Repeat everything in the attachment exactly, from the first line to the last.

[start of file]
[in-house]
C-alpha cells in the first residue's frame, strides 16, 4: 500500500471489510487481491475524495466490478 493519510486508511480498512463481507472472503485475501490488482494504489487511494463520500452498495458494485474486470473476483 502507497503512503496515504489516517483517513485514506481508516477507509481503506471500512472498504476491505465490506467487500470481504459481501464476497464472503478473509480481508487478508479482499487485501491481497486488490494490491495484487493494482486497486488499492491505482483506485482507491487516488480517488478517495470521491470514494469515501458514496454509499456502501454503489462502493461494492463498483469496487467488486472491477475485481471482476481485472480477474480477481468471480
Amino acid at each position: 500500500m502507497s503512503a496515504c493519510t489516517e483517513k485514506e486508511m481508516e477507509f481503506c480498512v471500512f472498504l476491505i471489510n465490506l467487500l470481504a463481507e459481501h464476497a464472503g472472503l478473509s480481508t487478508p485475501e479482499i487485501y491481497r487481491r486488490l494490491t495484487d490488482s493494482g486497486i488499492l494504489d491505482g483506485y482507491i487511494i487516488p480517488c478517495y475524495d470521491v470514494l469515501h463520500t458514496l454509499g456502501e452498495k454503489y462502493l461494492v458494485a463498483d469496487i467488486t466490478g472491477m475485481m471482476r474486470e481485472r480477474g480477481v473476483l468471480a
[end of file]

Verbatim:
[in-house]
C-alpha cells in the first residue's frame, strides 16, 4: 500500500471489510487481491475524495466490478 493519510486508511480498512463481507472472503485475501490488482494504489487511494463520500452498495458494485474486470473476483 502507497503512503496515504489516517483517513485514506481508516477507509481503506471500512472498504476491505465490506467487500470481504459481501464476497464472503478473509480481508487478508479482499487485501491481497486488490494490491495484487493494482486497486488499492491505482483506485482507491487516488480517488478517495470521491470514494469515501458514496454509499456502501454503489462502493461494492463498483469496487467488486472491477475485481471482476481485472480477474480477481468471480
Amino acid at each position: 500500500m502507497s503512503a496515504c493519510t489516517e483517513k485514506e486508511m481508516e477507509f481503506c480498512v471500512f472498504l476491505i471489510n465490506l467487500l470481504a463481507e459481501h464476497a464472503g472472503l478473509s480481508t487478508p485475501e479482499i487485501y491481497r487481491r486488490l494490491t495484487d490488482s493494482g486497486i488499492l494504489d491505482g483506485y482507491i487511494i487516488p480517488c478517495y475524495d470521491v470514494l469515501h463520500t458514496l454509499g456502501e452498495k454503489y462502493l461494492v458494485a463498483d469496487i467488486t466490478g472491477m475485481m471482476r474486470e481485472r480477474g480477481v473476483l468471480a